March 7, 2006 7:01 PM

We do all our renewal invoicing once per month. So on the 28th of February this year, I looked at the list (it's in Excel) and sent renewal invoices for any customer whose site was due to expire in the period 1st March - 31st March.

I used to do weekly invoicing depending on who was due for renewal that week, but it got to be too much of a hassle. The monthly process works well. In terms of revenue projections, I do this in Excel but track on a quarterly basis. Let's say a customer signed up on 1st February 2005. I'll then add a row in the revenue tracking worksheet for them, and put entries in for the 1st quarters of 2005-2008. I go through once a year and do projections to extend the last year on my spreadsheet out another year. This process has a limited scale (probably it would start to get unwieldy at 500 rows) so at that point I may just migrate it to Access.


March 10, 2006 2:11 PM

OK, I'll be contrary to the contrarians :D and go back to Dominic's post: Why you would want to build and maintain your own tracking mechanism in Excel/Access/Outlook is beyond me, when there are so many good, inexpensive licensing systems out there that have this built it. I mean, you guys are all sharp cookies and could probably build your own phone systems and copiers and refill your own toner cartridges and etc. etc. -- but aren't you supposed to focused on generating revenue? Just a different mindset, I guess...

March 27, 2006 12:08 PM

An option from between the aforementioned Excel and CRM extremes:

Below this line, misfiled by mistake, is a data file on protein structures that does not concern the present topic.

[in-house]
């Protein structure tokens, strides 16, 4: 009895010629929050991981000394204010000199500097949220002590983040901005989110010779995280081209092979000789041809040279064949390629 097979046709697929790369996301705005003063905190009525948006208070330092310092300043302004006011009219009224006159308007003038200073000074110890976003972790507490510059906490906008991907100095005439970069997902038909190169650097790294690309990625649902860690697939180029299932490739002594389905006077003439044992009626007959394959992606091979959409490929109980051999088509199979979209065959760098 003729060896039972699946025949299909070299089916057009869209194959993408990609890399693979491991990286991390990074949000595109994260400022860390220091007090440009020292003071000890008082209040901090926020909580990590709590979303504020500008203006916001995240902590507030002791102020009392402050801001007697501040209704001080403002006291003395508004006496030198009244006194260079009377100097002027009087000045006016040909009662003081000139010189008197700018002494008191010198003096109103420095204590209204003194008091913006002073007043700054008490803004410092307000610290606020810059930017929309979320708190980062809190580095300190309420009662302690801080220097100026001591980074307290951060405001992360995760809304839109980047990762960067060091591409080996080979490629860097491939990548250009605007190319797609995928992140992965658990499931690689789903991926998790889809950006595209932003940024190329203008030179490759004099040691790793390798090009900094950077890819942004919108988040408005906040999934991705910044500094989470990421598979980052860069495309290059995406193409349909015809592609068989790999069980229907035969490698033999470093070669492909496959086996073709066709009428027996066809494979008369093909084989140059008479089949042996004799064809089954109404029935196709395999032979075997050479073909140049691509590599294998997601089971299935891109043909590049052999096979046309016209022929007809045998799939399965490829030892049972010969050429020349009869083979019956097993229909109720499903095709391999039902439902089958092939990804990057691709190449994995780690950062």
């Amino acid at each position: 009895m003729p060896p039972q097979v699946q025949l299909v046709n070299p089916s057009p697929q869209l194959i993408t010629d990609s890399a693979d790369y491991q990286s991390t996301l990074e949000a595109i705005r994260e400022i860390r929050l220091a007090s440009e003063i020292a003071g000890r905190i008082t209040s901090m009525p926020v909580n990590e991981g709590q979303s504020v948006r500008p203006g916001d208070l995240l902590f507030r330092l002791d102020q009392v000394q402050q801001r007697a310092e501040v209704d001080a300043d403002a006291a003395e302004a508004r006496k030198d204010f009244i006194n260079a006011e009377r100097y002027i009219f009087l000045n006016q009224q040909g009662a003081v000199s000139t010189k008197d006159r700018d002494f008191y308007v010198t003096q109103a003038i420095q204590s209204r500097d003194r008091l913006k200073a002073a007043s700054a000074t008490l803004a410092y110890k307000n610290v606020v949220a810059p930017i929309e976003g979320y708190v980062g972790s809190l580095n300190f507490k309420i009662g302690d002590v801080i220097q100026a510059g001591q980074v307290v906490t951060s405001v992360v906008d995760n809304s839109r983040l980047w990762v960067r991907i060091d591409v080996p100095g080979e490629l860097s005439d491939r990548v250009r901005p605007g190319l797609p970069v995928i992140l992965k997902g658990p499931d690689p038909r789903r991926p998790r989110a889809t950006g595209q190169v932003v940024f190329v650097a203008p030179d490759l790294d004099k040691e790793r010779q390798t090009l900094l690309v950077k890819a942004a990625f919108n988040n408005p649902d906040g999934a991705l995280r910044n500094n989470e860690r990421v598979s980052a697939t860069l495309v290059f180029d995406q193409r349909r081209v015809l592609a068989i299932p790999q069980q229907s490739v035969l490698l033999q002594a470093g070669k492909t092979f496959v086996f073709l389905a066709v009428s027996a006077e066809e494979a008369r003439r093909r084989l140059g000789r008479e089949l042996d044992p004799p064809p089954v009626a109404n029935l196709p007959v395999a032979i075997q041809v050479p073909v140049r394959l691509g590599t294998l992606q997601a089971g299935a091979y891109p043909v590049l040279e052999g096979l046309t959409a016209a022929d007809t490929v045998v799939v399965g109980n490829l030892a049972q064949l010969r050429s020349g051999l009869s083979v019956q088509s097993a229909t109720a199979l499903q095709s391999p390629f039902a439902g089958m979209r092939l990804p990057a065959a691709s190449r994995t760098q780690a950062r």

Our maintenance contracts are written to renew automatically if neither party acts to terminate within a defined period prior to a Renewal Date. If you have the luxury of doing this, your accounting system may have a "recurring transaction" function which could take care of the invoicing. We use QuickBooks' memorized transactions to accomplish this.

March 27, 2006 3:56 PM

Here's another way to look at it if you are working primarily with schools (you could actually get it to work with businesses but it lends itself a little better to schools).

First, public schools budget on a fiscal year (July 1 to June 30). You could pro-rate the balance of the 1st year of the contract for new clients (e.g. if they signed for Jan. 1 they would pay 6 months of the contract carrying them to June 30). Then put everyone on a July 1 renewal date. This way you don't have to track individual renewal dates - everyone renews on July 1. Some schools will like this because it reconciles better with how they run their budgets.

April 5, 2006 11:47 AM